by Wesley Roberts
reviewed on PC
A topic we don't like to talk about, but is inevitable; Death. Death is a part of all RPG's, and this game deals with it very nicely. Upon the death of any party member besides your hero, you have the option for Resurrection with a scroll, or return to the Necromancer in town, and have him perform the spell. When any party member dies, a tombstone is placed at the location where the party member died and all items carried or worn are dropped there also. No experience is lost when this occurs. The only penalty is time lost to get back in the fight. If your entire party should die, you will be instantly transported to the Necromancer. Once you are visiting the Necromancer, you can choose to either have him revive your character at the low price of 25% of your current gold, or return to the place where you died and instantly regain your items. A welcome feature is that when your party dies and goes back to the Necromancer, you can save your position and quit. Upon returning to the game, your party regains all items and is placed at the Necromancer.
The scripting for the cut-scenes is great. I'm one of those gamers that have the habit making sure that I view all cut scenes. The developers went to a lot of effort to make them, so I make sure to watch them, at least once. I'm happy to note that Gas Powered Games hasn't wasted my time and viewing them is well worth it.
When you go to begin your game you'll notice that there are three options for starting points. You'll only be allowed to start at the lowest level for the first time through. Once you've completed the game, the developers have made it to where you can use the same hero for a second, and subsequent third time through. Each go 'round will have successively harder monsters to kill. So, don't sell off that weapon at the end of the game your first time through.
Lush, rich, full of life
The ambiance in Dungeon Siege II is much the same as the original but with the improved engine, everything looks crisp, lush and full of life. However, all the lush landscape, comes at a price; Visibility. Often I had to spin my view to get an object out of my line of vision so I could click on the bad guy. Fortunately the interface lets you do this with minimal effort and you rotate, elevate, and get to an almost top down view. I scroll it out as far as possible only because the enemy will attack you sometimes just outside the viewable area. Even with that, each item you wear is not only represented on your paper doll model, but also your character. So, when you wear that silly looking wizards cap, it is viewable on your paper doll, but you can also see Mr. Pointy, on your head, in-game. The forests are lush, to the point of being obstructive.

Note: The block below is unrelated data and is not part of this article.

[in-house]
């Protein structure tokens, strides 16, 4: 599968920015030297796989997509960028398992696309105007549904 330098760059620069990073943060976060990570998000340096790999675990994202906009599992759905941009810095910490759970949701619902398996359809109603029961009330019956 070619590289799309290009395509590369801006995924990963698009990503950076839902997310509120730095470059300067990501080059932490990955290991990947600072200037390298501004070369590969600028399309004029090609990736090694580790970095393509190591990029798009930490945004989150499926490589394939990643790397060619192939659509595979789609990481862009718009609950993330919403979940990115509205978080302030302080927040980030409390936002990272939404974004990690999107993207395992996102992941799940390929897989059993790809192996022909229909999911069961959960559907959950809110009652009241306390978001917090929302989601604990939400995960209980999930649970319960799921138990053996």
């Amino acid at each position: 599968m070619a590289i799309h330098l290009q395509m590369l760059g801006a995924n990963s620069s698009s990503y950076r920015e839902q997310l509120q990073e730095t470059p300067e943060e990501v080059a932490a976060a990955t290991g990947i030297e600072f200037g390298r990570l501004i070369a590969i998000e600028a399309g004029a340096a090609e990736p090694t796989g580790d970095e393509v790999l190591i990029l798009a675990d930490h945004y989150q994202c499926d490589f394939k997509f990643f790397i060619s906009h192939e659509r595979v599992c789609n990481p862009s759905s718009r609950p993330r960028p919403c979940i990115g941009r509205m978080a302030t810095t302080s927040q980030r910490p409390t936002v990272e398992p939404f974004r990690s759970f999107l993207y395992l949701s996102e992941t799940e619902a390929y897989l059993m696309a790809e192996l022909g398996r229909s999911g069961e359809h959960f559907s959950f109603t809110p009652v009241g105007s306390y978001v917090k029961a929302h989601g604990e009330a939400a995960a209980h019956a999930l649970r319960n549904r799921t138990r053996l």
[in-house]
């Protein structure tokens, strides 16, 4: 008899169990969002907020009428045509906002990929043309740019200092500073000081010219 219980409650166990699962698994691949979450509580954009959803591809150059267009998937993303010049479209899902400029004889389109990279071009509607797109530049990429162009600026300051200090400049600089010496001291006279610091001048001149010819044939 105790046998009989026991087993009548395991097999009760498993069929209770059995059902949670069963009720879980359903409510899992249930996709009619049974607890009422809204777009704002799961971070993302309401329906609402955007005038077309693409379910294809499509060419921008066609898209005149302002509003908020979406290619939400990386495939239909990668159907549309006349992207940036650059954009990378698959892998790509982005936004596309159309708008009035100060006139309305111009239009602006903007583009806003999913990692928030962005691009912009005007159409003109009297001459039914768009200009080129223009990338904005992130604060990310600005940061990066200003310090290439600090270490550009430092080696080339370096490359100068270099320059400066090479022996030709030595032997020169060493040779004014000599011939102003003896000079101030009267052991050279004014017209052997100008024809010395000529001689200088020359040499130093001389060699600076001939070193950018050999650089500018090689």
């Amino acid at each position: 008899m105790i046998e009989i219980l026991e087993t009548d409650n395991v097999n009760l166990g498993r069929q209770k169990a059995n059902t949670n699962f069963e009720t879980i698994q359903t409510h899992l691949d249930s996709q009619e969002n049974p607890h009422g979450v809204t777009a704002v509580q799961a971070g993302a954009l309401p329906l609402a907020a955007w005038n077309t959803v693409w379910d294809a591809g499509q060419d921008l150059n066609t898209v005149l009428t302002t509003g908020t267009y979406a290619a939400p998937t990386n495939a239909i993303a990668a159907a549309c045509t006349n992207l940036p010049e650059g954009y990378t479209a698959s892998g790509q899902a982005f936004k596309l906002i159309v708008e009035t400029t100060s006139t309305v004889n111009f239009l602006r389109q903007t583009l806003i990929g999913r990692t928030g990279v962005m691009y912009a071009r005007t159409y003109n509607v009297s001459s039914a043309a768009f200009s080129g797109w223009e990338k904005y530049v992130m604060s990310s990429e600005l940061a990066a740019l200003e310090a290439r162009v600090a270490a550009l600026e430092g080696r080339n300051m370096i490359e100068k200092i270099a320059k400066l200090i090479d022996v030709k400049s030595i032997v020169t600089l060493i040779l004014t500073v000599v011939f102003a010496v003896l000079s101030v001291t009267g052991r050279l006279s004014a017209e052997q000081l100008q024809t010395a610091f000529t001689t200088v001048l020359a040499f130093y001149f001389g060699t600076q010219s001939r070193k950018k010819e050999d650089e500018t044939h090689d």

The interface is fairly straightforward, and intuitive. As you go through the tutorial, you'll be introduced to the finer points of the key map. You can change almost all the key commands to anything else, the mapping even allows for two different keys to do the same action, if you wish. The original game allowed for selecting all or part of your party, you can still do this, but it's not as neat and clean. There are basically two ways to form and move. Either Mirror Mode, where all party members attack the same baddie, or Rampage Mode, where everyone shoots whatever is moving. Either way is effective, in battle.
An adventure you shouldn't miss
It's hard not to notice how much work and detail has been put into the music and sound effects of Dungeon Siege II. Everything sounds so lively that you really get drawn into the game. Almost all the individuals you will meet have voiceover work for your first encounter. When you enter a fight, the music changes into something that will get your blood pumping, and the ambient sounds while running through the jungle make you want to swat those annoying mosquitoes.
As for major plot points, half the fun is in the playing. But I'll give you this much, once the tutorial is complete, you will be placed in jail, all items will be taken. You'll have to earn the respect of your captors to be released from your bonds, and maybe they will even return some of your items.
I could easily double the size of this review, there's 'that' much to see and do, but I'll finish here. It's better to let you go and have you buy and enjoy the game. Between the excellent sound, music and ambiance, satisfaction is almost guaranteed. Add to that the fact that true RPG's are few and far between, and you know you can't pass this one up.
No Pros and Cons at this time